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Thales and University of Sydney join forces to work on ‘transformational industry projects’

August 4, 2017 • News

The University of Sydney has partnered with global technology leader Thales Australia to develop transformational industry projects in aerospace, defence, security and transport.

The two parties have signed a Memorandum of Understanding (MoU) earlier this week that will see them work closely together over the next five years to develop new technologies and capabilities in the areas of autonomous systems, artificial intelligence, data analytics, advanced sensing and processing, and materials science.

The MOU was signed by the University of Sydney Vice-Chancellor and Principal Dr Michael Spence and Thales Australia Country Director and CEO Chris Jenkins, who described the partnership as ‘a significant milestone’ in the company’s history.

“Thales Australia’s long-term relationship with the University has contributed to breakthrough technology in underwater sensing and Thales’s sovereign capability in fibre laser sensors,” Mr Jenkins said.

“Recognising the pace of innovation, especially in digital technologies like big data, machine learning and artificial intelligence, it is critical for Thales to partner with leading universities. The future applications of these technologies will require a holistic and integrated response, moving beyond individual disciplines and creating the next generation of careers and technological and industrial capabilities.”

Dr Spence said the MoU provides the University’s researchers with new opportunities to collaborate on transformational industry projects.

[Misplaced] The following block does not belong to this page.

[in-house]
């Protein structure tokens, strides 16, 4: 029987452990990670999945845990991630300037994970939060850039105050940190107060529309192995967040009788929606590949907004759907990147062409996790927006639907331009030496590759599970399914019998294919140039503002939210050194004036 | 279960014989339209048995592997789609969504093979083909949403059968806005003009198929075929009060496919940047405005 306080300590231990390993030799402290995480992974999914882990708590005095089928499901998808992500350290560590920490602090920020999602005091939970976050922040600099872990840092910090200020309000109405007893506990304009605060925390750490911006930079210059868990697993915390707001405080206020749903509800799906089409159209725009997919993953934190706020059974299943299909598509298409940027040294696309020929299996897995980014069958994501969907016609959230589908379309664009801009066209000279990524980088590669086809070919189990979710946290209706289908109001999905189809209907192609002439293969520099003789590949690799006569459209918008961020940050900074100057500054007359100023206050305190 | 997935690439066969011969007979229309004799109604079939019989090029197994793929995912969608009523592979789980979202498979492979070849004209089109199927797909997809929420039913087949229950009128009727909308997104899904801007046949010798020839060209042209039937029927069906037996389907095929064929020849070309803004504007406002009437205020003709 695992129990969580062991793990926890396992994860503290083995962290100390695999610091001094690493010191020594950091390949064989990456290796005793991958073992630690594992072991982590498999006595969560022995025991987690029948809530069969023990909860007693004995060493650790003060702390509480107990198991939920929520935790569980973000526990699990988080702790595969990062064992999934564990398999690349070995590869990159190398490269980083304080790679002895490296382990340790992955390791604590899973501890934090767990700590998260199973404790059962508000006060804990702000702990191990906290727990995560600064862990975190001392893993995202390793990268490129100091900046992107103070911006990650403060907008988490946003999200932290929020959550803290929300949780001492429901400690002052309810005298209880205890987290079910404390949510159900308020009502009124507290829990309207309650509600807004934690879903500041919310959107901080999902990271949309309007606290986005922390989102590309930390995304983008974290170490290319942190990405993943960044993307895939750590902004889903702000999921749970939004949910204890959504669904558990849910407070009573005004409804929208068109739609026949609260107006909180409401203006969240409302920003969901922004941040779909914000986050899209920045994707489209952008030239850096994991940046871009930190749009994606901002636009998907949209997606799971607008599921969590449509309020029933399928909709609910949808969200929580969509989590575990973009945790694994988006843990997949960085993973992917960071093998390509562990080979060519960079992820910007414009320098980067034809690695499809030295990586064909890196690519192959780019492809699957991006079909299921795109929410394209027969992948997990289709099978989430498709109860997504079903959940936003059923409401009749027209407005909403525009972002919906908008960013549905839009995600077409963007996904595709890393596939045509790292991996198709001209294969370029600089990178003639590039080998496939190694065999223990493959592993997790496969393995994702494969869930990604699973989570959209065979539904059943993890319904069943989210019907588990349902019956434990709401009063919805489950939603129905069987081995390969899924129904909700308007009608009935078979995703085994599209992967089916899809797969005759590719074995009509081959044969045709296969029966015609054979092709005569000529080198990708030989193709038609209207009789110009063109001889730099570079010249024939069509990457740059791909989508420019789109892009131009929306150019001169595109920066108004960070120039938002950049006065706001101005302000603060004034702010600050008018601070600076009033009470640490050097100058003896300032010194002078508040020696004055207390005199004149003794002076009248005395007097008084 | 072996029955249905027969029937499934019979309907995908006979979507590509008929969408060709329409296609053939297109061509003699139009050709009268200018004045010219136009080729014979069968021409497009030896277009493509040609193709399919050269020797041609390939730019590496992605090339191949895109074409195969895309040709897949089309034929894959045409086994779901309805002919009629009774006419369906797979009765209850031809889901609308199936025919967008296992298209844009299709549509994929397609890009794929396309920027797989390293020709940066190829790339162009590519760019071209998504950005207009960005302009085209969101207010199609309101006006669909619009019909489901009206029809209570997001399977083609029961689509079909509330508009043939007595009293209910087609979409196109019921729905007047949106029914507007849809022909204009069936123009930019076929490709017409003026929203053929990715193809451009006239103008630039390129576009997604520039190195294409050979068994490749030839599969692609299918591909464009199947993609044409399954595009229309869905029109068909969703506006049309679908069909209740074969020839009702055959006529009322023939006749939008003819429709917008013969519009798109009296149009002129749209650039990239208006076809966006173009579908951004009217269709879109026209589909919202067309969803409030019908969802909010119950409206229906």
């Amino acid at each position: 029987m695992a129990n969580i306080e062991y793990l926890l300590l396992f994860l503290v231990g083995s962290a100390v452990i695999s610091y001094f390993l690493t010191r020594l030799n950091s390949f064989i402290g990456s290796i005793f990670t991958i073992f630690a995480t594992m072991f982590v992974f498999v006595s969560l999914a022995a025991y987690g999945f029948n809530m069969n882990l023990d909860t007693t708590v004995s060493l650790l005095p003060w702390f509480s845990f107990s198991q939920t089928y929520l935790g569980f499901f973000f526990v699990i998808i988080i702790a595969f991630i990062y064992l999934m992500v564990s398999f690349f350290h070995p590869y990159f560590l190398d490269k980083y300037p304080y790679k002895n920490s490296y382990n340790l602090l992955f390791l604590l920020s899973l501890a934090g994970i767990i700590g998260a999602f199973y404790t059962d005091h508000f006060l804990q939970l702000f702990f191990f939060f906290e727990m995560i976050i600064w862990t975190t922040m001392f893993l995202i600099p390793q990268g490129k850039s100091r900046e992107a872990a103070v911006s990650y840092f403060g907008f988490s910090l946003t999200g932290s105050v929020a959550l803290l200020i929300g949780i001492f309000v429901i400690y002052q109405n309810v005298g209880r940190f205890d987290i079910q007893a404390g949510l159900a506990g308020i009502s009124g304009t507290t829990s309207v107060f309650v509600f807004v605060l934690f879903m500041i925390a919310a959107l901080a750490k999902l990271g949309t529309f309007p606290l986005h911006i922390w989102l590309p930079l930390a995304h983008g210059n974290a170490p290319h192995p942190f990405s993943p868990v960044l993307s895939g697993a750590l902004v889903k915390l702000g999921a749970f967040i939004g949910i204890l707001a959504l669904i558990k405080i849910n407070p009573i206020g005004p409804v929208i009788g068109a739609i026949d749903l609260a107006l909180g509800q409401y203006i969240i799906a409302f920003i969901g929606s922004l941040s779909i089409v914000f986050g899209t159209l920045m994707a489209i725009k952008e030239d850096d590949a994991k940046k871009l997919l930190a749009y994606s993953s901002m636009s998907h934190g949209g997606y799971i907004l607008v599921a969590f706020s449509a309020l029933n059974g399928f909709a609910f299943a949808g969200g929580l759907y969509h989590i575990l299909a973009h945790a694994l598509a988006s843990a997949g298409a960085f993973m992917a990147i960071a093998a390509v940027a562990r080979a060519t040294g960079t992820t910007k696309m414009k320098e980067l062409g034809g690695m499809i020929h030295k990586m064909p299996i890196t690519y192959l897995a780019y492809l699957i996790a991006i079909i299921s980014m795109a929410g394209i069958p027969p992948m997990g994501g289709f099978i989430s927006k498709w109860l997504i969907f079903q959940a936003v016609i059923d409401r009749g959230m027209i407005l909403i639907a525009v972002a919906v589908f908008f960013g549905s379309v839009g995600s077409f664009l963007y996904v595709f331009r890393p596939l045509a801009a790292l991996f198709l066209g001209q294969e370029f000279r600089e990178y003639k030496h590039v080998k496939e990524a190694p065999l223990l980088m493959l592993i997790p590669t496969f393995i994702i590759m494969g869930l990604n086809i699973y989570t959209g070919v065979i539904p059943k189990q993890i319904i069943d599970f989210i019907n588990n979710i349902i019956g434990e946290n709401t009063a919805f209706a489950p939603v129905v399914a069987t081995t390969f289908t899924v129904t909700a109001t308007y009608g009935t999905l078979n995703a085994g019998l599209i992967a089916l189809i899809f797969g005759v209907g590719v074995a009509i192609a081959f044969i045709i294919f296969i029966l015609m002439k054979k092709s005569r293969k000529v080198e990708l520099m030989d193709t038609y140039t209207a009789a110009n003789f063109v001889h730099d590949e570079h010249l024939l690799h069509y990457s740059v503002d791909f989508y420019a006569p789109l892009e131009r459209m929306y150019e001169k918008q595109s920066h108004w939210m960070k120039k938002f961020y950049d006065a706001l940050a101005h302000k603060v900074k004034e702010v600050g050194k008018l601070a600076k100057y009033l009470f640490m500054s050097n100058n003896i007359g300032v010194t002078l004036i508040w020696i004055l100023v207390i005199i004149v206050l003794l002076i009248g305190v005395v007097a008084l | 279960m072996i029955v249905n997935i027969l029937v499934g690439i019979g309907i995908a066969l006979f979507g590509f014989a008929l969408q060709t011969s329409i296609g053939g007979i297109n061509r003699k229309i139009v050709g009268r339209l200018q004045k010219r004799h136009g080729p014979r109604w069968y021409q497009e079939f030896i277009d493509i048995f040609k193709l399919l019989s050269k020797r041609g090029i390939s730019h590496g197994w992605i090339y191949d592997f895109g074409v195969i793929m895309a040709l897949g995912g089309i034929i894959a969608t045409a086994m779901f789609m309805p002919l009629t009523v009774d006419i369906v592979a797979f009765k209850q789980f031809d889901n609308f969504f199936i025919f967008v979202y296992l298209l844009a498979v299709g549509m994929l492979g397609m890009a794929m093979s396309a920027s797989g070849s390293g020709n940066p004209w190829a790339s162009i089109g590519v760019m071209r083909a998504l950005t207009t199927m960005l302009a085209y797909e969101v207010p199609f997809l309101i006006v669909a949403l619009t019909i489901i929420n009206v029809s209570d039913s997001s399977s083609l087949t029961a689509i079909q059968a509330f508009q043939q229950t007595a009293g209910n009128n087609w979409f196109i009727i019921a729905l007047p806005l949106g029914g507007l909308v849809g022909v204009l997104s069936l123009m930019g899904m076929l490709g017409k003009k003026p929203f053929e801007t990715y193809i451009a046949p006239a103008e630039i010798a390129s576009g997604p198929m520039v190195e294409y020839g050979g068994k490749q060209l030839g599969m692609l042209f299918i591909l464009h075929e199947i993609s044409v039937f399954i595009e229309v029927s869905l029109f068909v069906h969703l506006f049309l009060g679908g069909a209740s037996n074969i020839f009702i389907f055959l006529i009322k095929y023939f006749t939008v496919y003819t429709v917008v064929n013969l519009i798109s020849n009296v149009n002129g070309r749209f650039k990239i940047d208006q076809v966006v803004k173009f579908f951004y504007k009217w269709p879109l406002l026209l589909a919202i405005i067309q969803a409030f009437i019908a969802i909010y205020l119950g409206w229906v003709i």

“We have made great gains in increasing our engagement with industry in 2017, which is a major priority in our 2016-20 Strategic Plan,” he added.

“Thales has a long and established track record of successful collaboration with a number of academic institutions around the world and we are proud to partner with them formally.”

Dean of the Faculty of Engineering and Information Technologies Professor Archie Johnston said the MOU expands the existing relationship between Thales and the faculty which notably included a 2015 Australian Research Council Linkage Project aimed at developing new ways to increase the effectiveness of underwater survey operations.

“By collaborating, exchanging ideas and sharing best practice with Thales, our engineering and IT researchers will gain new ideas about how to translate their research into practical solutions for industry,” Professor Johnston concluded.

Image credit: sydney.edu.au

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